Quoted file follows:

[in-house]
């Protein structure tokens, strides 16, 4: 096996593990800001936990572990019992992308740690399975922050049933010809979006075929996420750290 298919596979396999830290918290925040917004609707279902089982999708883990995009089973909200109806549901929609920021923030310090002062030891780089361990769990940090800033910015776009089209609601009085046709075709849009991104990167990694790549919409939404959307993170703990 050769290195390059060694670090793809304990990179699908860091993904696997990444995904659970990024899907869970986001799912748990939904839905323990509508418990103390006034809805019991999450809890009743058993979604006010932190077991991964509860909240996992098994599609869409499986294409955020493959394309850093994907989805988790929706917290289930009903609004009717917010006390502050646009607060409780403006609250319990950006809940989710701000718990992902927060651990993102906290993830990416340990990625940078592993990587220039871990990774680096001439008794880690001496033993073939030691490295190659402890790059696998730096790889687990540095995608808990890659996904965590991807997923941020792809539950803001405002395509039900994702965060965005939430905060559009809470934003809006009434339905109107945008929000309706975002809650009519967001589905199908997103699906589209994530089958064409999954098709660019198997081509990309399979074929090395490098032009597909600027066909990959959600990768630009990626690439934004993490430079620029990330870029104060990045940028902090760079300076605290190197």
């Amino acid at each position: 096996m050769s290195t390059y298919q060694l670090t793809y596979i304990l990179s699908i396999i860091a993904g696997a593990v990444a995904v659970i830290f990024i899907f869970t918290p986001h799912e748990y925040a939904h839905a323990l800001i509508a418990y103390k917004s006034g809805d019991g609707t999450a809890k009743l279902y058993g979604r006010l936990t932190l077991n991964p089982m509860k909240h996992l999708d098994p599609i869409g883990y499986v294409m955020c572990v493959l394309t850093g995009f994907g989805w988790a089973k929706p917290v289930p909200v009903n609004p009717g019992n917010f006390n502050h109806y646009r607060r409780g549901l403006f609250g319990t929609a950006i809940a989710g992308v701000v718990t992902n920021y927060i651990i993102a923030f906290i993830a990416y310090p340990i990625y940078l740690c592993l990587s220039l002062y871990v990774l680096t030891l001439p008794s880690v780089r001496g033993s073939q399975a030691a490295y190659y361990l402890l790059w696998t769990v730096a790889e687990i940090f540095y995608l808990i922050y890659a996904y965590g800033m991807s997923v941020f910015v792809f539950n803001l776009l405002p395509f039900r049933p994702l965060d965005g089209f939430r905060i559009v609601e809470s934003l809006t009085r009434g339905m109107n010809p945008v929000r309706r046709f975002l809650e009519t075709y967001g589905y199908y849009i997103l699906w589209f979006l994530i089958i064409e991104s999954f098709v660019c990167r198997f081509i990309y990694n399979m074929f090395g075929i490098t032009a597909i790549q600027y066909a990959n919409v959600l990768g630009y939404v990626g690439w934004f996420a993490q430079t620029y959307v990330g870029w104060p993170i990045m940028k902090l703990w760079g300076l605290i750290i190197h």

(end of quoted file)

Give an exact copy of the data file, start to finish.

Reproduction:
[in-house]
């Protein structure tokens, strides 16, 4: 096996593990800001936990572990019992992308740690399975922050049933010809979006075929996420750290 298919596979396999830290918290925040917004609707279902089982999708883990995009089973909200109806549901929609920021923030310090002062030891780089361990769990940090800033910015776009089209609601009085046709075709849009991104990167990694790549919409939404959307993170703990 050769290195390059060694670090793809304990990179699908860091993904696997990444995904659970990024899907869970986001799912748990939904839905323990509508418990103390006034809805019991999450809890009743058993979604006010932190077991991964509860909240996992098994599609869409499986294409955020493959394309850093994907989805988790929706917290289930009903609004009717917010006390502050646009607060409780403006609250319990950006809940989710701000718990992902927060651990993102906290993830990416340990990625940078592993990587220039871990990774680096001439008794880690001496033993073939030691490295190659402890790059696998730096790889687990540095995608808990890659996904965590991807997923941020792809539950803001405002395509039900994702965060965005939430905060559009809470934003809006009434339905109107945008929000309706975002809650009519967001589905199908997103699906589209994530089958064409999954098709660019198997081509990309399979074929090395490098032009597909600027066909990959959600990768630009990626690439934004993490430079620029990330870029104060990045940028902090760079300076605290190197």
């Amino acid at each position: 096996m050769s290195t390059y298919q060694l670090t793809y596979i304990l990179s699908i396999i860091a993904g696997a593990v990444a995904v659970i830290f990024i899907f869970t918290p986001h799912e748990y925040a939904h839905a323990l800001i509508a418990y103390k917004s006034g809805d019991g609707t999450a809890k009743l279902y058993g979604r006010l936990t932190l077991n991964p089982m509860k909240h996992l999708d098994p599609i869409g883990y499986v294409m955020c572990v493959l394309t850093g995009f994907g989805w988790a089973k929706p917290v289930p909200v009903n609004p009717g019992n917010f006390n502050h109806y646009r607060r409780g549901l403006f609250g319990t929609a950006i809940a989710g992308v701000v718990t992902n920021y927060i651990i993102a923030f906290i993830a990416y310090p340990i990625y940078l740690c592993l990587s220039l002062y871990v990774l680096t030891l001439p008794s880690v780089r001496g033993s073939q399975a030691a490295y190659y361990l402890l790059w696998t769990v730096a790889e687990i940090f540095y995608l808990i922050y890659a996904y965590g800033m991807s997923v941020f910015v792809f539950n803001l776009l405002p395509f039900r049933p994702l965060d965005g089209f939430r905060i559009v609601e809470s934003l809006t009085r009434g339905m109107n010809p945008v929000r309706r046709f975002l809650e009519t075709y967001g589905y199908y849009i997103l699906w589209f979006l994530i089958i064409e991104s999954f098709v660019c990167r198997f081509i990309y990694n399979m074929f090395g075929i490098t032009a597909i790549q600027y066909a990959n919409v959600l990768g630009y939404v990626g690439w934004f996420a993490q430079t620029y959307v990330g870029w104060p993170i990045m940028k902090l703990w760079g300076l605290i750290i190197h």